21 5.3.4 "Definition" BDD diagrams for a context are overrated. Focus on IBDs. ............................. 21 5.3.5 Span the Whole across its parts .......................................................................................... 21 5.4 Model Documentation ............................................................................................................ 22 5.4.1 General................................................................................................................................. 22 5.4.2 Documentation about the model .......................................................................................... 23 5.4.3 Documenting the System being modeled ............................................................................ 23 6 SYSTEM VIEWS........................................................................................................................... 23 6.1 Guidelines for necessary system aspects and perspectives ............................................ 23 6.1.1 Mechanical Perspective ....................................................................................................... 26 6.1.2 Optical Perspective .............................................................................................................. 27 6.1.3 Electrical Perspective ........................................................................................................... 28 6.1.4 Information Perspective ....................................................................................................... 29 6.1.5 .................................................................................................................................................. 30 6.2 Relationship between Model Aspects .................................................................................. 30 7 REQUIREMENT AND USE CASE MODELING .......................................................................... 31 7.1 Context Modeling ................................................................................................................... 31 7.1.1 Purpose of context diagrams of a system ............................................................................ 31 SE2
Cookbook for MBSE with SysML
Issue 1
19/01/2011
Page 4 of 120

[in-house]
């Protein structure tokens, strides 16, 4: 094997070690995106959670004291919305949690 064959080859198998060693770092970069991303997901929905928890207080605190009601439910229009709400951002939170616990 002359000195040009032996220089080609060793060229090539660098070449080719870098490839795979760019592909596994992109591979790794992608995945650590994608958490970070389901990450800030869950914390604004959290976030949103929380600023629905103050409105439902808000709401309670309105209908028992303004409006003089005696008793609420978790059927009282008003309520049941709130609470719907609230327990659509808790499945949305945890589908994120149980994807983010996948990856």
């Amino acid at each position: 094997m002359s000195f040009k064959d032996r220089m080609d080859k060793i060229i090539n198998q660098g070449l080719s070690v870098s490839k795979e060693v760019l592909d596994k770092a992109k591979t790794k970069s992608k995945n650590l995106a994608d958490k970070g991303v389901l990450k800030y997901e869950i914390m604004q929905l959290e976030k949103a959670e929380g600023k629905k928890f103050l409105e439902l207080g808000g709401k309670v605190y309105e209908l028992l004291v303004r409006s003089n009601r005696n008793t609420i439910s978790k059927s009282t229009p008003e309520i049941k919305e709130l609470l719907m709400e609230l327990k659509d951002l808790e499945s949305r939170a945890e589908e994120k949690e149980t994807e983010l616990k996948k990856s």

7.1.2 Modeling the information flow in the context diagram .......................................................... 34 7.1.3 Modeling different contexts .................................................................................................. 34 7.2 Use Case Modeling................................................................................................................. 36 7.2.1 Purpose of a Use Case ........................................................................................................ 36 7.2.2 Modeling monitoring and control activities ........................................................................... 38 7.2.3 Modeling operations related to subsystems with use cases ................................................ 38 7.2.4 External element types......................................................................................................... 39 7.2.5 Modeling a system of systems with use cases .................................................................... 39 7.2.6 Use Cases vs. Standard UML Interfaces ............................................................................. 39 7.2.7 Tracing test cases to use cases and requirements ............................................................. 40 7.2.8 Naming of Use Cases .......................................................................................................... 41 7.2.9 Do I need to refine every requirement with a Use Case? .................................................... 41 7.3 Guidelines for modeling requirements ................................................................................ 41 7.3.1 Requirements Engineering Best Practices .......................................................................... 41 7.3.2 SysML for Requirements Development ............................................................................... 42 7.3.3 Modeling for Requirements Specification ............................................................................ 43 7.3.4 From Requirements to SysML Architecture Models ............................................................ 43 7.3.5 Guidelines for modeling the system requirements ............................................................... 44 7.3.6 Background derived requirements ....................................................................................... 45 7.3.7 Stakeholder vs. System requirements ................................................................................. 45 7.3.8 How do I model relationships between requirement and design element? ......................... 46 7.3.9 How should I structure a requirement hierarchy? ................................................................ 46 7.3.10 Requirements quality criteria ........................................................................................... 50 7.4 Requirements Boilerplates and binding to design ............................................................. 50 7.4.1 Instantiation of Boilerplates .................................................................................................. 51 7.4.2 Constrain the Design............................................................................................................ 52 8 STRUCTURE MODELING ........................................................................................................... 53 8.1 Starting to build a design model........................................................................................... 53 8.2 Structure Breakdown ............................................................................................................. 54 8.2.1 Definition of system hierarchies ........................................................................................... 54 8.2.1.1 SysML elements to model connected nested structures............................................. 58 8.2.2 How do I distinguish a sub system and an assembly? ........................................................ 60 8.2.3 Where do I put systems which are part of the project and needed in different contexts but